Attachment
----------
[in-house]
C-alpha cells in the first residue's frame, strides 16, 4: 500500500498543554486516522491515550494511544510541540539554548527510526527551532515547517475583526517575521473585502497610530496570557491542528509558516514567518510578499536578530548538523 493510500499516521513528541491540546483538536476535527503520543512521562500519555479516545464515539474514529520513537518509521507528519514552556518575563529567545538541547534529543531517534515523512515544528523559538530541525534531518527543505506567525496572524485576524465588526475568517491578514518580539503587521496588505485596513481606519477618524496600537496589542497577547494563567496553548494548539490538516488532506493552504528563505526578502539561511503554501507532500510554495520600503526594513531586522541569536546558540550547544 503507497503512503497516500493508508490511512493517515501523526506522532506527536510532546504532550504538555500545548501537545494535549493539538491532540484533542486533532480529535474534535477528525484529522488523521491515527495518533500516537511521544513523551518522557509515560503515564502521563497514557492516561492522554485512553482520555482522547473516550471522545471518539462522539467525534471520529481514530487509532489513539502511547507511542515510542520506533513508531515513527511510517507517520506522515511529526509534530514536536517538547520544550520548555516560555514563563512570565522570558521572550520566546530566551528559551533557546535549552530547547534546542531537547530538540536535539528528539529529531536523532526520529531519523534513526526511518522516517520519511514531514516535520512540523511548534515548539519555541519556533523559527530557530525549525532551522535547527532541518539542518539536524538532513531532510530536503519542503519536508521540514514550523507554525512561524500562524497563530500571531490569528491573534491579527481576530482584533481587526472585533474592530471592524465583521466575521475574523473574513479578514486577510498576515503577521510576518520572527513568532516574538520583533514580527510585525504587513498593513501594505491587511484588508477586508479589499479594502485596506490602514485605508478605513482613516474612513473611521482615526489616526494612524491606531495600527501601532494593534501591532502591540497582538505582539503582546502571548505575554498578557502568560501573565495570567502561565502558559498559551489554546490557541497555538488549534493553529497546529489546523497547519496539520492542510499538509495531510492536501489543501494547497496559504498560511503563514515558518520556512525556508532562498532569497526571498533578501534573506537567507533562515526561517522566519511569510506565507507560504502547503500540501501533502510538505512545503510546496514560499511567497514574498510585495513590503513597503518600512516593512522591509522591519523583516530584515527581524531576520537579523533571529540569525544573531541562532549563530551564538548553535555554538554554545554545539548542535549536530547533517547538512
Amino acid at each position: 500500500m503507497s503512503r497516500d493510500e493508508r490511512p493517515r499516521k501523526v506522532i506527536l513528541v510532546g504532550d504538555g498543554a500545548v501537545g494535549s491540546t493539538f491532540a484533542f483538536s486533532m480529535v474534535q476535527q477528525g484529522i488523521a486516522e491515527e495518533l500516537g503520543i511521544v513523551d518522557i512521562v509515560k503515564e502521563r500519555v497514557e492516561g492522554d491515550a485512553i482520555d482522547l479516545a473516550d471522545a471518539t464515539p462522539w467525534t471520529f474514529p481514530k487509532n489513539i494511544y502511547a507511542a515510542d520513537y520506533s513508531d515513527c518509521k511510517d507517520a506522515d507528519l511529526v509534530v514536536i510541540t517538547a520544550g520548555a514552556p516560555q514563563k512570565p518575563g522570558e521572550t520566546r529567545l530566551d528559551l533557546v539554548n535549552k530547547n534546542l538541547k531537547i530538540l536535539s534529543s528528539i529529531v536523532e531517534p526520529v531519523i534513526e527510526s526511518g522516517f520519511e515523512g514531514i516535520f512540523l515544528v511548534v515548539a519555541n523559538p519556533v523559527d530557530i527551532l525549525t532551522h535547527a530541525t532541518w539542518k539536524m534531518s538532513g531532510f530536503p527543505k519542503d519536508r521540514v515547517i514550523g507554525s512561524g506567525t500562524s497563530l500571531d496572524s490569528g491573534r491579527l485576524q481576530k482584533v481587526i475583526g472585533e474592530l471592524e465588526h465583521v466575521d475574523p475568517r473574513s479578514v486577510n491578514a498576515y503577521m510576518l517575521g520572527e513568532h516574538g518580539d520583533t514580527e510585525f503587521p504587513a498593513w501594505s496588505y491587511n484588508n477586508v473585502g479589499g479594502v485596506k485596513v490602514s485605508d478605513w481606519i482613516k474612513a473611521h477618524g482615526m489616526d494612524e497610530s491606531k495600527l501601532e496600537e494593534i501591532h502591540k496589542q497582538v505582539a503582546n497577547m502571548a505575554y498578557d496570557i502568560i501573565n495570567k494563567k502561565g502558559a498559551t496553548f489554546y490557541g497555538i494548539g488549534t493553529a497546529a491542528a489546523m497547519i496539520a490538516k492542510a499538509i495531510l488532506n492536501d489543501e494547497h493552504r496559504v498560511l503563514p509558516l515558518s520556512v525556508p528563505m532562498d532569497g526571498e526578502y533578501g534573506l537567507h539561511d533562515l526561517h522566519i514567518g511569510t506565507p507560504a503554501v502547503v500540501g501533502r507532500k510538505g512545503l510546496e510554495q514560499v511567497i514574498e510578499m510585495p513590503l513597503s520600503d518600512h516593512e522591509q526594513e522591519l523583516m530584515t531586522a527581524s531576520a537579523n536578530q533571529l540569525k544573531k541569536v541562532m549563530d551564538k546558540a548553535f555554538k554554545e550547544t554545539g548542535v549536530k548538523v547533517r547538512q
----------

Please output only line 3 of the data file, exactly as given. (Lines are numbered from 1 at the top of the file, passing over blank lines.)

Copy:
Amino acid at each position: 500500500m503507497s503512503r497516500d493510500e493508508r490511512p493517515r499516521k501523526v506522532i506527536l513528541v510532546g504532550d504538555g498543554a500545548v501537545g494535549s491540546t493539538f491532540a484533542f483538536s486533532m480529535v474534535q476535527q477528525g484529522i488523521a486516522e491515527e495518533l500516537g503520543i511521544v513523551d518522557i512521562v509515560k503515564e502521563r500519555v497514557e492516561g492522554d491515550a485512553i482520555d482522547l479516545a473516550d471522545a471518539t464515539p462522539w467525534t471520529f474514529p481514530k487509532n489513539i494511544y502511547a507511542a515510542d520513537y520506533s513508531d515513527c518509521k511510517d507517520a506522515d507528519l511529526v509534530v514536536i510541540t517538547a520544550g520548555a514552556p516560555q514563563k512570565p518575563g522570558e521572550t520566546r529567545l530566551d528559551l533557546v539554548n535549552k530547547n534546542l538541547k531537547i530538540l536535539s534529543s528528539i529529531v536523532e531517534p526520529v531519523i534513526e527510526s526511518g522516517f520519511e515523512g514531514i516535520f512540523l515544528v511548534v515548539a519555541n523559538p519556533v523559527d530557530i527551532l525549525t532551522h535547527a530541525t532541518w539542518k539536524m534531518s538532513g531532510f530536503p527543505k519542503d519536508r521540514v515547517i514550523g507554525s512561524g506567525t500562524s497563530l500571531d496572524s490569528g491573534r491579527l485576524q481576530k482584533v481587526i475583526g472585533e474592530l471592524e465588526h465583521v466575521d475574523p475568517r473574513s479578514v486577510n491578514a498576515y503577521m510576518l517575521g520572527e513568532h516574538g518580539d520583533t514580527e510585525f503587521p504587513a498593513w501594505s496588505y491587511n484588508n477586508v473585502g479589499g479594502v485596506k485596513v490602514s485605508d478605513w481606519i482613516k474612513a473611521h477618524g482615526m489616526d494612524e497610530s491606531k495600527l501601532e496600537e494593534i501591532h502591540k496589542q497582538v505582539a503582546n497577547m502571548a505575554y498578557d496570557i502568560i501573565n495570567k494563567k502561565g502558559a498559551t496553548f489554546y490557541g497555538i494548539g488549534t493553529a497546529a491542528a489546523m497547519i496539520a490538516k492542510a499538509i495531510l488532506n492536501d489543501e494547497h493552504r496559504v498560511l503563514p509558516l515558518s520556512v525556508p528563505m532562498d532569497g526571498e526578502y533578501g534573506l537567507h539561511d533562515l526561517h522566519i514567518g511569510t506565507p507560504a503554501v502547503v500540501g501533502r507532500k510538505g512545503l510546496e510554495q514560499v511567497i514574498e510578499m510585495p513590503l513597503s520600503d518600512h516593512e522591509q526594513e522591519l523583516m530584515t531586522a527581524s531576520a537579523n536578530q533571529l540569525k544573531k541569536v541562532m549563530d551564538k546558540a548553535f555554538k554554545e550547544t554545539g548542535v549536530k548538523v547533517r547538512q